Research Articles

Cell recognition by neuronal growth cones in a simple vertebrate embryo

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Science  15 Aug 1986:
Vol. 233, Issue 4765, pp. 740-746
DOI: 10.1126/science.3738507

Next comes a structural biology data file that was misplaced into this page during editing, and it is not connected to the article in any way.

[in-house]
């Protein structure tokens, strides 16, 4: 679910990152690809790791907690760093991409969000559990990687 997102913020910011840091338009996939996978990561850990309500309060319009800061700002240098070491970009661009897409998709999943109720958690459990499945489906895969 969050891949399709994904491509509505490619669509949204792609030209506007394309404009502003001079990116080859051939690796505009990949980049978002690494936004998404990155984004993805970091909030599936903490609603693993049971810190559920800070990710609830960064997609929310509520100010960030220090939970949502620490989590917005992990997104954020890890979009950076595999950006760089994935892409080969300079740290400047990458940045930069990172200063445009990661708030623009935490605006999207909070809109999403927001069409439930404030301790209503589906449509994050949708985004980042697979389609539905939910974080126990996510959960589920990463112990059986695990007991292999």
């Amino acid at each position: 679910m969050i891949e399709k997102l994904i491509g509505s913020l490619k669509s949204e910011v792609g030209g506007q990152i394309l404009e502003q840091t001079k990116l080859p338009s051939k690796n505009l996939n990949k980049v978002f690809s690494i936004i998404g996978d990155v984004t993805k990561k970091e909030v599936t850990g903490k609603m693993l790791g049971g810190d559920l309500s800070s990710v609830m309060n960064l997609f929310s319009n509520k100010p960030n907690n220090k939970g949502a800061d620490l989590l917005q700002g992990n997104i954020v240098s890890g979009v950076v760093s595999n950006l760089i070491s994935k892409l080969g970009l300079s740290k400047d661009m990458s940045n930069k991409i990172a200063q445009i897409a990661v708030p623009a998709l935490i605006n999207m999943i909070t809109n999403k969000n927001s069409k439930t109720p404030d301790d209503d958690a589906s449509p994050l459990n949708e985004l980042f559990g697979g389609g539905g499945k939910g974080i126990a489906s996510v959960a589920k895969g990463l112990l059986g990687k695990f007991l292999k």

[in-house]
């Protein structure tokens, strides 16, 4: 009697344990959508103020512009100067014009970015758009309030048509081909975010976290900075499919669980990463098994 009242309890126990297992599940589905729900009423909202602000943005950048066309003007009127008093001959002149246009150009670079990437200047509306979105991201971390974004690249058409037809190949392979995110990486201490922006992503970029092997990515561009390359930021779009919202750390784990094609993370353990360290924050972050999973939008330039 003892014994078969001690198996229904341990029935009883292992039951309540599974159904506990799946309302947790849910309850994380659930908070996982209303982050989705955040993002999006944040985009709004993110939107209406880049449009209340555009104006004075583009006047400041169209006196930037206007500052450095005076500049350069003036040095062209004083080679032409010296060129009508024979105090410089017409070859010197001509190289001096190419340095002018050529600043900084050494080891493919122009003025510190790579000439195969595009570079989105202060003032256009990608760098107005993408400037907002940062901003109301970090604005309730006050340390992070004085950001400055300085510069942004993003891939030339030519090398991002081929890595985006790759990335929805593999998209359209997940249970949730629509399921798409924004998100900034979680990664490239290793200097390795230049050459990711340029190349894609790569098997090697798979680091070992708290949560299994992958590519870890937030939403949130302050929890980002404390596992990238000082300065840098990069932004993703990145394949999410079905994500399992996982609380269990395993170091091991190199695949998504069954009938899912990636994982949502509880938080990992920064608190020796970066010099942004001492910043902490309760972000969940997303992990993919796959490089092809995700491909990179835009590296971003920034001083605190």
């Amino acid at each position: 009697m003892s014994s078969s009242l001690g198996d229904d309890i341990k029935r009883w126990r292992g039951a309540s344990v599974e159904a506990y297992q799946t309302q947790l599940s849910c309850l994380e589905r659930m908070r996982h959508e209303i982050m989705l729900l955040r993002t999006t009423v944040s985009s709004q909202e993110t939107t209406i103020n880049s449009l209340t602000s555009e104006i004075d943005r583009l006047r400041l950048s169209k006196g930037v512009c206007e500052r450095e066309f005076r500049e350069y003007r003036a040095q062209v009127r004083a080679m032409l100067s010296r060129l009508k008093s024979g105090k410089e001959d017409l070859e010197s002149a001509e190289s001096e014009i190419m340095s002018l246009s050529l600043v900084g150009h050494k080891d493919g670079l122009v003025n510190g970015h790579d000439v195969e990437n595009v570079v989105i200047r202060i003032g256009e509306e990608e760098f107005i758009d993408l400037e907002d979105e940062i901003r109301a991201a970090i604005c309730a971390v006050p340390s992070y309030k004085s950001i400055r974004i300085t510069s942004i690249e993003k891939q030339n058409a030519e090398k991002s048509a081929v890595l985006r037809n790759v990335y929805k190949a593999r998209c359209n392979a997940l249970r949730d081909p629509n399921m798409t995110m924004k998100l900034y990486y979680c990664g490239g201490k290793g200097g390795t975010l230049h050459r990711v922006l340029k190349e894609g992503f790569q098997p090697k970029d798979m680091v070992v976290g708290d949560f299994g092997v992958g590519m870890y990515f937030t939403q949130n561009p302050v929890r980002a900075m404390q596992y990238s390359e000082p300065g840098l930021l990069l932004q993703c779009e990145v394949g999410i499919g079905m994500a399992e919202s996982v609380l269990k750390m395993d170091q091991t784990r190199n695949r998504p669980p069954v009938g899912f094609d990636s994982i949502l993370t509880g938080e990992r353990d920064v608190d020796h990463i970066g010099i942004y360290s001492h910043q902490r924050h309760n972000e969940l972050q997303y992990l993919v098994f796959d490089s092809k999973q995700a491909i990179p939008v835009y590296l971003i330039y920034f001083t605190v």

The mechanism that guides neuronal growth cones to their targets in vertebrate embryos has been difficult to study primarily because of the complexity and large number of neurons found in many vertebrate nervous systems. The spinal cord of a simple vertebrate, the fish embryo, is used to analyze pathfinding mechanisms. The early embryonic spinal cord consists of a relatively small number of identifiable neurons. From the beginning of axonal outgrowth the growth cones of these identified neurons extend along stereotyped and precise pathways in the spinal cord. Laser ablation experiments (i) support the hypothesis that early growth cones that pioneer specific spinal tracts appear to recognize cues on subsets of longitudinally arrayed neuroepithelial cells and (ii) demonstrate that later growth cones that selectively fasciculate in these spinal tracts appear to recognize cues on specific subsets of axons.

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